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Crimean-Congo haemorrhagic fever 

Crimean-Congo haemorrhagic fever
Chapter:
Crimean-Congo haemorrhagic fever
Author(s):

R. Swanepoel

and J. T. Paweska

DOI:
10.1093/med/9780198570028.003.0033
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date: 09 December 2019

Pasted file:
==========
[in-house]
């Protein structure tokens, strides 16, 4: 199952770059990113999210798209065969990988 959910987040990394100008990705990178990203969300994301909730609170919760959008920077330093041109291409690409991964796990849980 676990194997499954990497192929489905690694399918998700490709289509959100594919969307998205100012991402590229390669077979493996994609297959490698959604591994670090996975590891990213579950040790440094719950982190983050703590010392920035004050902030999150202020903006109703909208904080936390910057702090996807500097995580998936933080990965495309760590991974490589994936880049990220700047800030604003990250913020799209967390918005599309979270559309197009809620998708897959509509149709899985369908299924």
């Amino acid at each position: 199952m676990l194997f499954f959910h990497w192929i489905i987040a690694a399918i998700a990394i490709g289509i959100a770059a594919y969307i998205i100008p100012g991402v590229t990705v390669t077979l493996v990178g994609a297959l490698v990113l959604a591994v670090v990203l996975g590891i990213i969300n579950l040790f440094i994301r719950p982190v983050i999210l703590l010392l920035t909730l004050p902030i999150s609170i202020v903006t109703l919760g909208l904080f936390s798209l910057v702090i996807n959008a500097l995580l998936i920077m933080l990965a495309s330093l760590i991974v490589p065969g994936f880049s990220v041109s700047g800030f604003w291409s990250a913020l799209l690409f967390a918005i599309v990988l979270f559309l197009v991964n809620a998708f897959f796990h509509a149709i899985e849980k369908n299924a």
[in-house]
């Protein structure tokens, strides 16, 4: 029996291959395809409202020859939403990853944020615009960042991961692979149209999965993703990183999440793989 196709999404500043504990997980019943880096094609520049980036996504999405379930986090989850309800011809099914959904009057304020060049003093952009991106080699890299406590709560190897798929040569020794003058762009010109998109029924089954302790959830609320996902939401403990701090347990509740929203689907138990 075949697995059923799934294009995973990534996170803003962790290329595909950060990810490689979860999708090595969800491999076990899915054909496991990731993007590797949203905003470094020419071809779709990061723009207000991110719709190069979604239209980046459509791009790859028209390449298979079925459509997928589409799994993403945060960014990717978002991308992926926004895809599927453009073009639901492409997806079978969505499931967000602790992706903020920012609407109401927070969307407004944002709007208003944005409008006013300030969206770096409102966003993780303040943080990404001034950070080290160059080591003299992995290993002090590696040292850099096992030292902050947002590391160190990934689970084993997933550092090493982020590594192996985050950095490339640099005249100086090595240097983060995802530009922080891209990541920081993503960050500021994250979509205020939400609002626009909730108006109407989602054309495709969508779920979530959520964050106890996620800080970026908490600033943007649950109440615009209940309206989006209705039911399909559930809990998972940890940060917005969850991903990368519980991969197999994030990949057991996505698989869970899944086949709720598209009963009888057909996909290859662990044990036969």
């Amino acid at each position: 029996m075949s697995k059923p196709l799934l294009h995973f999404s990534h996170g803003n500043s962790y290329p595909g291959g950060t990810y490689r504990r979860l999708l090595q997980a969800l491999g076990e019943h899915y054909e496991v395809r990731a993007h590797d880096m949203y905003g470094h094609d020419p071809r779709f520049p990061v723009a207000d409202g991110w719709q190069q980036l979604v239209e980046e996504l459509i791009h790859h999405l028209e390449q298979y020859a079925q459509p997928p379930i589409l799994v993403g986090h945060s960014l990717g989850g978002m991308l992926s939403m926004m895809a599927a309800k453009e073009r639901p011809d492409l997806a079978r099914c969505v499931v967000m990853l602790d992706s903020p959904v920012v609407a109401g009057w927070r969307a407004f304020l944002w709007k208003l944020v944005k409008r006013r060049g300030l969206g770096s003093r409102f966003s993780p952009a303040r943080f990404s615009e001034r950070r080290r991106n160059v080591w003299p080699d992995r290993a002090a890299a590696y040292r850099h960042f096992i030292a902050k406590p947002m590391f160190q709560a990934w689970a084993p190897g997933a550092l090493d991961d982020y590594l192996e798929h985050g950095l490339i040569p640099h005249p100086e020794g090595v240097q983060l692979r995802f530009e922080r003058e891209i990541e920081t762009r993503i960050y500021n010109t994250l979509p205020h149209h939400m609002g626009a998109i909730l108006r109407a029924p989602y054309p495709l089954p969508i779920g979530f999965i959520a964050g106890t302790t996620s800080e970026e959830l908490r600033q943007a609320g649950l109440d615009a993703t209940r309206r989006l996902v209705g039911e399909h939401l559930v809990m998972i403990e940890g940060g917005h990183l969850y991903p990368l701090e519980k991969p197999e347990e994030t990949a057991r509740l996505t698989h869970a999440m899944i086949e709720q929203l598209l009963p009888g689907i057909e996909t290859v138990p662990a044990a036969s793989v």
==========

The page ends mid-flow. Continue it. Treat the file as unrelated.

Crimean-Congo haemorrhagic fever (CCHF) is an acute disease of humans, caused by a tick-borne virus which is widely distributed in eastern Europe, Asia and Africa. Cattle, sheep and small mammals such as hares undergo inapparent or mild infection with transient viraemia, and serve as hosts from which the tick vectors of the virus can acquire infection. Despite serological evidence that there is widespread infection of livestock in nature, infection of humans is relatively uncommon. Humans acquire infection from tick bite, or from contact with infected blood or other tissues of livestock or human patients, and the disease is characterized by febrile illness with headache, malaise, myalgia, and a petechial rash, frequently followed by a haemorrhagic state with necrotic hepatitis. The mortality rate is variable but averages about approximately 30 per cent. Inactivated vaccine prepared from infected mouse brain was used for the protection of humans in eastern Europe and the former Soviet Union in the past, but the development of a modern vaccine is inhibited by limited potential demand. The voluminous literature on the disease has been the subject of several reviews from which the information presented here is drawn, except where indicated otherwise (Chumakov 1974; Hoogstraal 1979; 1981; Watts et al. 1989; Swanepoel 1994; 1995; Swanepoel and Burt, 2004; Burt and Swanepoel, 2005; Whitehouse 2004; Ergunol and Whitehouse 2007; Ergunol 2008).

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